In the state of Georgia there are 13 grounds for divorce. One of these is “irretrievably broken [marriage]”, or the no-fault ground. Unlike the other 12 grounds for divorce in Georgia, this means that one does not need to prove that there was any wrongdoing by one of the parties of the marriage. A couple must meet residency requirements and the couple must be considered separated. For a couple to be considered separated they may live in the same house, but they may not share a room and/or have a sexual relationship.
To fulfill the residency requirements before getting a divorce, a couple must have resided in Georgia for at least 6 months.
Filing for Divorce
Once a couple meets the residency requirements, and is separated, the next step is to file for divorce. The Plaintiff (the one that is seeking the divorce) will file a complaint with the superior court of the county of their spouse, or if the parties agree and file a venue waiver, in the county where Plaintiff resides. If the plaintiff’s spouse no longer lives in Georgia the complaint can be filed in the county of the plaintiff’s residence.
The complaint will explain information about the marriage, like the present living arrangements, children of the marriage, assets, debts and the specific grounds on which the plaintiff is seeking the divorce. Next, a copy of the complaint will be served on the Defendant (the other spouse) by the sheriff or other process server approved by the court. The defendant can avoid service by choosing to acknowledge the service by law. In some cases where a Defendant cannot be located, an affidavit of diligent search can be filed and a court may allow service by publication (that search must be extensive).
After the defendant receives the complaint for divorce, he or she may contest the reason claimed for the divorce, or contest the claims for alimony, child custody, child support or property division. The answer to the complaint must be filed with the court.
If the parties have reached an agreement and do not desire to proceed with a lengthy trial, they can use Rocket Lawyer’s easy interview process to complete a Divorce Settlement Agreement outlining all the details the division of property, assets, debts and liabilities and settling matters of child support, custody and visitation. If there are children, the state-mandated Excel support worksheet, financial affidavits and Child Support addendum are used in most counties.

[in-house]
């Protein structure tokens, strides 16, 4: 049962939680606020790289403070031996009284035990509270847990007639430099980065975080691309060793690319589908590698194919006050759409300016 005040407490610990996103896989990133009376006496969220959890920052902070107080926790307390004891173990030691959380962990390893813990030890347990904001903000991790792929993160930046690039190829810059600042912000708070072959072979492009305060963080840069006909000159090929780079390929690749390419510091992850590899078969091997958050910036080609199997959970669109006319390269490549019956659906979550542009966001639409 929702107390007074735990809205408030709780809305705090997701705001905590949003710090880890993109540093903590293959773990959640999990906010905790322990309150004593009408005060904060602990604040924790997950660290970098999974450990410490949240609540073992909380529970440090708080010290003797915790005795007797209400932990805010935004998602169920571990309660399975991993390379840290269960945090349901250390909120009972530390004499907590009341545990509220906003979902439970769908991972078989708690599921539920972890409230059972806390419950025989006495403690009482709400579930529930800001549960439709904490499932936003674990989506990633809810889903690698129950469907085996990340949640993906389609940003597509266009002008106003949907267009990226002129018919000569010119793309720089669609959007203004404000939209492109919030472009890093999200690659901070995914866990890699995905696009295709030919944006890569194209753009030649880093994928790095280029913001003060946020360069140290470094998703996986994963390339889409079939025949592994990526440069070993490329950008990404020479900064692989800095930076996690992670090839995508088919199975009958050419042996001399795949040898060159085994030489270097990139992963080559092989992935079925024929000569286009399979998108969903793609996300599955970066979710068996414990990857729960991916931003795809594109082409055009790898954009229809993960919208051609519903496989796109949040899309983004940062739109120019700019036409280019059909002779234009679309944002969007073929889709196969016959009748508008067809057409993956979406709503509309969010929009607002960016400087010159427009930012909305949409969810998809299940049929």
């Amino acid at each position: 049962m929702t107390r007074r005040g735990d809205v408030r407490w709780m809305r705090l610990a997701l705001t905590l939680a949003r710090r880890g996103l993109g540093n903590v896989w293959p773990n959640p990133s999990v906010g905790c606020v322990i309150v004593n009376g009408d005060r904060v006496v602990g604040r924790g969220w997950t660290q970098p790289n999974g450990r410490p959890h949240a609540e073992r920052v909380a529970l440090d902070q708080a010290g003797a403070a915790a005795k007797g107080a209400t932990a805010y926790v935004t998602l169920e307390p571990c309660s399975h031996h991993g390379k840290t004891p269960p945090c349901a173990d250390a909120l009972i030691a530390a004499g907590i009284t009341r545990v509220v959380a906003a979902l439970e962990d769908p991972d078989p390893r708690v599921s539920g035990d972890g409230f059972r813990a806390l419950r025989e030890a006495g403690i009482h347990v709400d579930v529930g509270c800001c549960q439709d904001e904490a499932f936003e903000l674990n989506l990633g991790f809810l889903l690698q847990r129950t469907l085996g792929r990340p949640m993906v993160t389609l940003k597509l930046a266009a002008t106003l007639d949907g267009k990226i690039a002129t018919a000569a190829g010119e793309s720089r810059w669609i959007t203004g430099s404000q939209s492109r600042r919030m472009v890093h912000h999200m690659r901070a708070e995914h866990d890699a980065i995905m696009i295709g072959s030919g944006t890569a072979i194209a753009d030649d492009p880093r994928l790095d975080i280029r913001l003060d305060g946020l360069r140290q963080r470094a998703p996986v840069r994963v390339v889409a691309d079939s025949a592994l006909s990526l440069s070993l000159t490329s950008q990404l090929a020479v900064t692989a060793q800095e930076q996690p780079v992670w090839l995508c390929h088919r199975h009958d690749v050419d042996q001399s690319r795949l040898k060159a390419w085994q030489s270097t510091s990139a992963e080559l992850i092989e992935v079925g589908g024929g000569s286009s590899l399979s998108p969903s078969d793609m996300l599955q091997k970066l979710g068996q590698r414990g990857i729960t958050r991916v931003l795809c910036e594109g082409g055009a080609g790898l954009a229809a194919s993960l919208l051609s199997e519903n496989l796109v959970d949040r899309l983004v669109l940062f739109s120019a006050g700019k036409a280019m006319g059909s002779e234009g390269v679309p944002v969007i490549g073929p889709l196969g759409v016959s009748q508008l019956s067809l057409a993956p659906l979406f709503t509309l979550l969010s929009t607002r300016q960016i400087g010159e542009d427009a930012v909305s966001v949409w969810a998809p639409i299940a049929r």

While the filing is processed, and the couple waits to go to court to settle their divorce, either spouse may request a temporary hearing. This temporary hearing is meant to resolve the day-to-day issues of child custody, parenting time, child support, alimony, debts, and property possession while the couple waits for their divorce. The judge, after deciding the best course of action to stabilize the situation until the trial, will decree a temporary order that would temporarily resolve the issues at hand. This temporary order would also prohibit one party form selling assets, transferring money or interfering with the children.
During the final trail a lone judge or a 12 person jury (if one of the parties requests a jury) will resolve all the financial issues of the marriage (division of property, division of debts, alimony and child support) and any questions of child custody and parenting time. During the trial, both parties present testimonial evidence and may call other witnesses. Once the decision has been rendered by the judge or jury, a court order is written that is binding for both parties. Also, once the final decision has been made, the wife’s maiden name may be reinstated.
A Note about Forms
The Howard Law Group’s interview process will walk you through creating a Divorce Settlement Agreement for your uncontested divorce. Unfortunately the state of Georgia doesn’t offer the documents necessary to file a divorce online. You must obtain these documents from your local County Clerk of Court. Not all counties offer all needed forms, but several counties, including Fulton and Dekalb, have online forms that can be adapted to the counties where clerks do not provide court forms.
A Note about Going to Court
If a couple can reach an agreement that resolves all the issues that arise from ending a marriage, including the division of property and finances and the custody of children, then they may present a settlement agreement to the court. If the court approves, the settlement agreement can become a court order, and the court order concludes the lawsuit.
Note that many, but not all Georgia courts, allow the parties to waive a court hearing and present an uncontested case on the pleadings. Many counties have local procedures that must be followed as to the form to request waiver of hearings.
In cases with children, many courts mandate a parenting class prior to a final order, and most courts now mandate mediation in contested cases.
Whether you and your spouse are in agreement on the terms of divorce or not, you might consider finding a lawyer to help you with your divorce filing.